After initially suggesting that parliament is incapable of debating the issue of “freebies”, Chief Justice of India (CJI) N.V. Ramana retreated a few days later in what looked like a confession about the constraints of the judiciary in a parliamentary democracy. But the country is passing through such a bleak stage that even occasional reiterations of constitutionalism are cause for celebration.
Also recently, another bench of the Supreme Court, led by the CJI in-waiting U.U. Lalit, granted regular medical bail to veteran poet Varavara Rao, after a long wait of 18 months. But the supreme custodian of the civil liberties of the individual has not shown any indication to reconsider the Bhima-Koregaon case – despite the mounting evidence of its infirmities.
Thus, these silver linings raise an important question about the Indian judiciary. Are the highest courts of the country trying to champion the cause of the constitution or trying to play a balancing act in the face of authoritarianism?
For example, last month a bench led by Justice D.Y. Chandrachud granted bail to journalist Mohammed Zubair almost unconditionally.
“We can’t say that he won’t tweet again. It is like telling a lawyer that you should not argue. How can we tell a journalist that he will not write?” observed Justice Chandrachud on July 20, while hearing a petition by the journalist challenging the cases filed against him by the Uttar Pradesh police.
This observation – and the tone of the judgment – provided a measure of relief to the country. The bench clearly saw through the motives of the state in repeatedly arresting the fact-checker, who had become an irritant to the politics and the ideology of the ruling party and government.
But even before the ink on this bail order dried, the Lucknow bench of the Allahabad high court on August 4 denied bail to another journalist, Siddique Kappan, who has been languishing in jail for two years. He was arrested on conspiracy charges while on his way to Hathras, to report on the rape-and-murder of a Dalit woman. Justice Krishan Pahal declared that Kappan “had no work in Hathras” and that his trip with “co-accused persons who don’t belong to [the] media fraternity is a crucial circumstance going against him”.
The judge did not explain the judicial rationale behind considering a journey with alleged members of the Popular Front of India (PFI) as sufficient grounds to deny bail – especially when the PFI is not a banned organisation.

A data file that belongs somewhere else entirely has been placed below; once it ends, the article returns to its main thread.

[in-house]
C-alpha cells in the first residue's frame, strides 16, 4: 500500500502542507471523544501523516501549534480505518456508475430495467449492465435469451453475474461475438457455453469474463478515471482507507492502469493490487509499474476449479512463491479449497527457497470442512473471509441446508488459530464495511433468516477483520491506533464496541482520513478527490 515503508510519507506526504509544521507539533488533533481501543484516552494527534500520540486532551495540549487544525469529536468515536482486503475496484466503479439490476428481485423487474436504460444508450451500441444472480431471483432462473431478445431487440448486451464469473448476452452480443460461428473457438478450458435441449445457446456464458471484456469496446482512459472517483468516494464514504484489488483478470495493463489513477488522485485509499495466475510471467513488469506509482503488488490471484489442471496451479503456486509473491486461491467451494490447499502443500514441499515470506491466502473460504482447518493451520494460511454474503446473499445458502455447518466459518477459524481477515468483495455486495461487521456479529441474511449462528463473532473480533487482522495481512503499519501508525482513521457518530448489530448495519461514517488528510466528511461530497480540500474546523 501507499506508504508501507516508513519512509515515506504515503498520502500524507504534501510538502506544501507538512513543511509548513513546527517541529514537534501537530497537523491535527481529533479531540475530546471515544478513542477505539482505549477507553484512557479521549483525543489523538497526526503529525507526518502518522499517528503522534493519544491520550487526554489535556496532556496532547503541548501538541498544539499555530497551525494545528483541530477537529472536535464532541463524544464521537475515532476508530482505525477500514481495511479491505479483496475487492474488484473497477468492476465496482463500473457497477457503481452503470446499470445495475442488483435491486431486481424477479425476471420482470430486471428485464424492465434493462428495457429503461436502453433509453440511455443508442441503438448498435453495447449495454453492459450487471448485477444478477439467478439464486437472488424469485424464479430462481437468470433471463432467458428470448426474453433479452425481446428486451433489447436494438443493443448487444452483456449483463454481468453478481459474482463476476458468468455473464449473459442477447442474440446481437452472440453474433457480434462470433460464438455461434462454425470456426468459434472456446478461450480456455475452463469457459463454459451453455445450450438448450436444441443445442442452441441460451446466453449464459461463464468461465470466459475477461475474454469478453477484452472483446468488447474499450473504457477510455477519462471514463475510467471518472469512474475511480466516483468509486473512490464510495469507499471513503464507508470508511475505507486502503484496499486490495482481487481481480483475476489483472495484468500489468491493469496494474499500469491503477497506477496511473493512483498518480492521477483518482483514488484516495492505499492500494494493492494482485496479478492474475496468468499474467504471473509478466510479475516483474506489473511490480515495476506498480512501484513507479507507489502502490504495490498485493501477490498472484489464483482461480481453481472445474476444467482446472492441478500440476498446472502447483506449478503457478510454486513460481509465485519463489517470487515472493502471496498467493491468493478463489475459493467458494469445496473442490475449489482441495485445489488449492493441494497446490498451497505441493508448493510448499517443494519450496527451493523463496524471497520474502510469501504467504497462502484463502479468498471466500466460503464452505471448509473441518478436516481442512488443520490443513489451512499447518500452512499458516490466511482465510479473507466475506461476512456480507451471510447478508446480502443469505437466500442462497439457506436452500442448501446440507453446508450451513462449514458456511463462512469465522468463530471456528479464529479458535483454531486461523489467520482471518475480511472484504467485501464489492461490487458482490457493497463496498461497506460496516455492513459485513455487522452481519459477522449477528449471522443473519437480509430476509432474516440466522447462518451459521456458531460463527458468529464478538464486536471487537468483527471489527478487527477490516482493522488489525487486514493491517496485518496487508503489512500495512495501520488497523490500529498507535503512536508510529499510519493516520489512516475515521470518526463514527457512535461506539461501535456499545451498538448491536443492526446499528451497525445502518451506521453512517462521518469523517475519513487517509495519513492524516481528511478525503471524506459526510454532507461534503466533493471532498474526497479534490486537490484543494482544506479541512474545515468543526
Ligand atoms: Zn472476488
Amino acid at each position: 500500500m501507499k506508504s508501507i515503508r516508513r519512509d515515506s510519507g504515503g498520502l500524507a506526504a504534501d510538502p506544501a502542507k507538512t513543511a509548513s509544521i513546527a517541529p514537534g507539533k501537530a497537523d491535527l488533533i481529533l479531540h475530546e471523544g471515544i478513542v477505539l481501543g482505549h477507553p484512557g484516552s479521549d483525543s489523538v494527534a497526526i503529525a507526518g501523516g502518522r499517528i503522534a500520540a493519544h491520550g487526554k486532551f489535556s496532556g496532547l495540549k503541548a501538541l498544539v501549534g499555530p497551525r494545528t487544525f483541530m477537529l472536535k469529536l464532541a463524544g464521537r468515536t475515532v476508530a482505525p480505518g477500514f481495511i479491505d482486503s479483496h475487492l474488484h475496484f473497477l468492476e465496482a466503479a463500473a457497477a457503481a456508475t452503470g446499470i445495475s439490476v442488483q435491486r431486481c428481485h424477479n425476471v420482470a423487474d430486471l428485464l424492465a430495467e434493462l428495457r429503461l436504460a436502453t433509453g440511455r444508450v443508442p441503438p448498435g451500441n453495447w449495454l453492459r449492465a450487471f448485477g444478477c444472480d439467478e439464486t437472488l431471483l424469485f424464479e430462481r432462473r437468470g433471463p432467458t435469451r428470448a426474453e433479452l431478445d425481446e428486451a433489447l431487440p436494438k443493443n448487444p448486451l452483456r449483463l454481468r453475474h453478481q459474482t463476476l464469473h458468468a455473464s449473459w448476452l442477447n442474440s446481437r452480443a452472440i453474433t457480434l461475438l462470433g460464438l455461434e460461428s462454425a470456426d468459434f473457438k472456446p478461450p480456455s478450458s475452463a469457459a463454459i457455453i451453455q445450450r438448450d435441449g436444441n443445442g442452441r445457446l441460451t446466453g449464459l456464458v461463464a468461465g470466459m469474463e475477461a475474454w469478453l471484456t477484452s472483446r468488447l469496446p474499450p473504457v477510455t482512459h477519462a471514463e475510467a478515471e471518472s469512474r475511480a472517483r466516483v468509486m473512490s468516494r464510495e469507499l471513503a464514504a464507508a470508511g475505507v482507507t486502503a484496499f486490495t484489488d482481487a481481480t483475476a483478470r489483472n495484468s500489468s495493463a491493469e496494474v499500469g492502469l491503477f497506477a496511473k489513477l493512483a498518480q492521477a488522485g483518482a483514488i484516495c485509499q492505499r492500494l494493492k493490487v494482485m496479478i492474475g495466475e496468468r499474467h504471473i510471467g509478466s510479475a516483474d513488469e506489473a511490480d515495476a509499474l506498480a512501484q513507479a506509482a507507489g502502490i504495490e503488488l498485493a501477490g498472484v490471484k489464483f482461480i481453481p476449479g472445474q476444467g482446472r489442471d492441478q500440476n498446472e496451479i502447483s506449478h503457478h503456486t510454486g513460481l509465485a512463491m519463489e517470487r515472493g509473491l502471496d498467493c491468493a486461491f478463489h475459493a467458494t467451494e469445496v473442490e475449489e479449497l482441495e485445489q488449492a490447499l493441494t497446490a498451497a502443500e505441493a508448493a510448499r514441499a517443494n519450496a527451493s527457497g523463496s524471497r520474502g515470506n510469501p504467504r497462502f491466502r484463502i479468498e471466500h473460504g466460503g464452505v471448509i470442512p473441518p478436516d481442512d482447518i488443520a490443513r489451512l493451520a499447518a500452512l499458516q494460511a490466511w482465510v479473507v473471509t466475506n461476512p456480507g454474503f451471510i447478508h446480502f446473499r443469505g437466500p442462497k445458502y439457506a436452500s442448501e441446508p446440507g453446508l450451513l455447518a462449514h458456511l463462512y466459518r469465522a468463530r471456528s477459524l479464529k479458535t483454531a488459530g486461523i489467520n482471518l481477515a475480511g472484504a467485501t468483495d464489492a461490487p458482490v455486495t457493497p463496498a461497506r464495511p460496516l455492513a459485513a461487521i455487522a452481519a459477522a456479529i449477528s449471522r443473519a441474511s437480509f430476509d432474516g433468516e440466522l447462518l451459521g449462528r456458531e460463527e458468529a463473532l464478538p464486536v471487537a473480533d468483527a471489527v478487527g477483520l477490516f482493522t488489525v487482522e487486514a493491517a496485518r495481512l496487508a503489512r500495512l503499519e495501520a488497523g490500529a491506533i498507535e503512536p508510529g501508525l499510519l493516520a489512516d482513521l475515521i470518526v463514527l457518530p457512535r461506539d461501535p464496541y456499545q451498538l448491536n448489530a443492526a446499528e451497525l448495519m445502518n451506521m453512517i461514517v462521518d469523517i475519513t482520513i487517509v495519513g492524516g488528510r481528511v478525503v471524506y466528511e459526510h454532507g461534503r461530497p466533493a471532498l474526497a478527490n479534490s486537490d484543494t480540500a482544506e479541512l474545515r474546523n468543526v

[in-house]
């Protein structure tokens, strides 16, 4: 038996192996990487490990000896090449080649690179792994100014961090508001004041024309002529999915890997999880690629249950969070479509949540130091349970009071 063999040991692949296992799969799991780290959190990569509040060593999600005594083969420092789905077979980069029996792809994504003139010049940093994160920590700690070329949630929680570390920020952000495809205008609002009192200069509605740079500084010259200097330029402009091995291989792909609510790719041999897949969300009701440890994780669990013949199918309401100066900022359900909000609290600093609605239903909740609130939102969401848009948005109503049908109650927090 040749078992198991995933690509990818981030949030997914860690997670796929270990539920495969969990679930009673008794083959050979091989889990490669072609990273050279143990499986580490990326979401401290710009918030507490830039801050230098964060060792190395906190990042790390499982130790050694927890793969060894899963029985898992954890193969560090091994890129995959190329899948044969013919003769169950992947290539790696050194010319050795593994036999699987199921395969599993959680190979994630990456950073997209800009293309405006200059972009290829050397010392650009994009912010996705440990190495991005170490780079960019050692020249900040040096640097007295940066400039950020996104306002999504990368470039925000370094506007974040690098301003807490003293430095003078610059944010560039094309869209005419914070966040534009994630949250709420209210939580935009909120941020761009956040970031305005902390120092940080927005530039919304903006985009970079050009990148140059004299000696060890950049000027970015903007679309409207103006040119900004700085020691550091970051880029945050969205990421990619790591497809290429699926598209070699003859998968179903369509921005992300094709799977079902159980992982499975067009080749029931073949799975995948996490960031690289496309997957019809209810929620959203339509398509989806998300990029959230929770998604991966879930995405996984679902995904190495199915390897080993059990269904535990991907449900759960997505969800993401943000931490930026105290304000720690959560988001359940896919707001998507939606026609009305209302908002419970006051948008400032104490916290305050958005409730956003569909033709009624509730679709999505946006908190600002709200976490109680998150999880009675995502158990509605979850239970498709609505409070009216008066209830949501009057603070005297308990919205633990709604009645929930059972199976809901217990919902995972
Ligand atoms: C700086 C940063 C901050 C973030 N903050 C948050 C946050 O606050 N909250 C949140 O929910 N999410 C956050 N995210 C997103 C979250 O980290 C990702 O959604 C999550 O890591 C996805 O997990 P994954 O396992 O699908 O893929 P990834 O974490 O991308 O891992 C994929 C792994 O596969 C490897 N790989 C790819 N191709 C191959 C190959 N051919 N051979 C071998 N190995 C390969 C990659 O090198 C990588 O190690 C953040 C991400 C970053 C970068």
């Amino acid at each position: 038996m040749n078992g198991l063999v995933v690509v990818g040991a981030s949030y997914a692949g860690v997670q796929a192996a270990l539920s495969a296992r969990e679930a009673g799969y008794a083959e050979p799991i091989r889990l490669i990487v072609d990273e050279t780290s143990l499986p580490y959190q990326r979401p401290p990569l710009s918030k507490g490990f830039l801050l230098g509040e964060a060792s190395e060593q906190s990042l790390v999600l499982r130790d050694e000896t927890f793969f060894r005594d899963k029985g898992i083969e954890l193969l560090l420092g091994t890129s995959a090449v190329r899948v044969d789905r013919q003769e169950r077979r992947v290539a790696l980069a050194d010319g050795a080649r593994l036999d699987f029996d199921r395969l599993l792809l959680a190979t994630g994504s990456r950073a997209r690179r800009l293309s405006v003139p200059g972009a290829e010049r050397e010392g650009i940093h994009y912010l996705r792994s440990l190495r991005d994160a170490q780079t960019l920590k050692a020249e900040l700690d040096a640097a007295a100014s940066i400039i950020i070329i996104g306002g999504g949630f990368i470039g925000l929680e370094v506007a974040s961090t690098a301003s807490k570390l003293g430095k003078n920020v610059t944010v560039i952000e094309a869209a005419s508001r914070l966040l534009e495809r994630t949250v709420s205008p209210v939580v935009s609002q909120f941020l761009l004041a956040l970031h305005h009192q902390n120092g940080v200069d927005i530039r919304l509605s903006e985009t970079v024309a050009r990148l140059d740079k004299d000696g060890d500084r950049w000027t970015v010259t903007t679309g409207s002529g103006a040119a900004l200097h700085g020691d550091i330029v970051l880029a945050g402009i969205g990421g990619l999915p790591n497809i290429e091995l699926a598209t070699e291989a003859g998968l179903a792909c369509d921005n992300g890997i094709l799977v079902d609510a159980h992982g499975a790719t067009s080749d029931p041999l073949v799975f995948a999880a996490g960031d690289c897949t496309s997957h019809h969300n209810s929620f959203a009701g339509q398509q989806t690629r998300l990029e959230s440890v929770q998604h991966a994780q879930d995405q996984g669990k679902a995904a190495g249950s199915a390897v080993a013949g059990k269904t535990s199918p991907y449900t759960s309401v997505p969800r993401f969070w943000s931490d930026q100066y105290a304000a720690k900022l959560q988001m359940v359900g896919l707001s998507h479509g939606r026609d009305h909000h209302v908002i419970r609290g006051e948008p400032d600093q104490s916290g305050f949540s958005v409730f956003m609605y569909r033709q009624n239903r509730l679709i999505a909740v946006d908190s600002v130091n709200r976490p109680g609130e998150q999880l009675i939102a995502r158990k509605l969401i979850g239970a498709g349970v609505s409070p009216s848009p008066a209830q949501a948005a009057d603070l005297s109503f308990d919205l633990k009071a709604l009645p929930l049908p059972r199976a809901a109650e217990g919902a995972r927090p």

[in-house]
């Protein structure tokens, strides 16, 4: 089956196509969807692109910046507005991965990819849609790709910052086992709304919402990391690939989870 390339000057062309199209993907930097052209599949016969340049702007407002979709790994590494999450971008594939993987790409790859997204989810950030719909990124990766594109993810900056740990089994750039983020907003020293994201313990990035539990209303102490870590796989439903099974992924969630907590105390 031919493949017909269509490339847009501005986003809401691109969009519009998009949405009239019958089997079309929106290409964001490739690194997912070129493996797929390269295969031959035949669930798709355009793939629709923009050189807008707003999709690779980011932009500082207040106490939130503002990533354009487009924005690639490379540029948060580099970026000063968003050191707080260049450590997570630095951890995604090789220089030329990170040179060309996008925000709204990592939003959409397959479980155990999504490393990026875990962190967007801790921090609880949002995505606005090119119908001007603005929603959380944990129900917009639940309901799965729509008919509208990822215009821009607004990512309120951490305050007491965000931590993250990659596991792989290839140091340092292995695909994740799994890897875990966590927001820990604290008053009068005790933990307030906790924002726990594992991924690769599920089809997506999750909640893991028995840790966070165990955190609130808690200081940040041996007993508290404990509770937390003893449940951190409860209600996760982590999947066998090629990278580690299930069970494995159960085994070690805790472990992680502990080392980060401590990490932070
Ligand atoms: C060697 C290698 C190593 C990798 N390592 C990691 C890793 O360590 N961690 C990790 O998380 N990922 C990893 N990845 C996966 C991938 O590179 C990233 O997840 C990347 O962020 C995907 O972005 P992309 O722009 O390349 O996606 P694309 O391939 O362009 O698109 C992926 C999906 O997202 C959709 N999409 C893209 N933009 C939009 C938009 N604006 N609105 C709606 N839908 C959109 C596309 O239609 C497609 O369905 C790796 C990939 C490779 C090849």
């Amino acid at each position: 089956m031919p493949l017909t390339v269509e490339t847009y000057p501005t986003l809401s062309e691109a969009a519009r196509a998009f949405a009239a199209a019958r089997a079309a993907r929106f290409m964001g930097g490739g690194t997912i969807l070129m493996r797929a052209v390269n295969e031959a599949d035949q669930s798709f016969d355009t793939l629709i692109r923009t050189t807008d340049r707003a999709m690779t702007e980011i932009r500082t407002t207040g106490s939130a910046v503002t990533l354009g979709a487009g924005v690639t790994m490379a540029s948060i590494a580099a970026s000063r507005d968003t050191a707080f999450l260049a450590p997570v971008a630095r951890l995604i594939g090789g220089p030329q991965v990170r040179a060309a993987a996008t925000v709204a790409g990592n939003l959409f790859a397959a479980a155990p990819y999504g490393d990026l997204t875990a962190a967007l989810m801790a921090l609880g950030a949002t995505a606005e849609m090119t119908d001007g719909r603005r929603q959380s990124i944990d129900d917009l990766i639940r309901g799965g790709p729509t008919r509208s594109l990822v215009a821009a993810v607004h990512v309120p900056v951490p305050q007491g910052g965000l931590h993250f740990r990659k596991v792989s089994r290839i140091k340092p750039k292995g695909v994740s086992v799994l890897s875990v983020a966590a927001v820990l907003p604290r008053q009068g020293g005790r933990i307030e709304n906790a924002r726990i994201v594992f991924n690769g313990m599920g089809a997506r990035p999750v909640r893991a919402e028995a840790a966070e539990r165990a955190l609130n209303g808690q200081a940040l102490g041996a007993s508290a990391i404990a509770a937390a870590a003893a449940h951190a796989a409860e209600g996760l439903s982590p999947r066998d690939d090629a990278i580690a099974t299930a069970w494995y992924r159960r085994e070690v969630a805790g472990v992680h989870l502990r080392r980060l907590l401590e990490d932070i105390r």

This logic exposes not just the glaring irrationality of the judgment but also the unseemly spectacle of a judge of a constitutional court – which is supposed to safeguard freedom of the press – scripting do’s and don’t’s for a supposedly independent media. Similar instances have occurred with journalists from Kashmir and the Northeast.
Thus, for every Zubair or Varavara Rao who receives bail, there are many more jailed Kappans – whose cases make the euphoria around Justice Chandrachud’s judgment short-lived. This fragility of the Indian justice delivery system stems not from the subjectivity of individual judges in interpreting facts or statutes but from institutionalised arbitrariness in applying the fundamental principles of justice, especially in cases that discomfort the ruling elite.
A clear example of this dissonance between principle and implementation can be seen in the contrasting manner in which one bench of the apex court upheld the patently draconian provisions of the Prevention of Money Laundering Act just two weeks after an earlier bench had underlined the importance of curbing the abuse of investigative process.
On July 11, the bench of Justices S.K. Kaul and M.M. Sundresh stressed the paramountcy of individual freedom by ruling that bail is the rule and jail is an exception. The bench went to the extent of assuring citizens that “in a democracy, there can never be an impression that it is a police state as both are conceptually opposite to each other” and asked the government to introduce a comprehensive law on bail, based on established principles. Thus, the judgment laid down the principle that individual liberty by way of arrest should be only resorted to in extraordinary conditions, when it is absolutely necessary to meet the ends of justice.
This was also well in tune with the concerns expressed by Chief Justice of India N.V. Ramana in a legal services meet in Jaipur on July 16. The CJI nailed the problem by observing, “In our criminal justice system, the process is the punishment. From hasty indiscriminate arrests, to difficulty in obtaining bail, the process leading to the prolonged incarceration of undertrials needs urgent attention.” Later, speaking at the Rajasthan assembly, the CJI also bemoaned the fact that the space for the opposition is diminishing and differences are met with hostility, resulting in the degeneration of democratic institutions.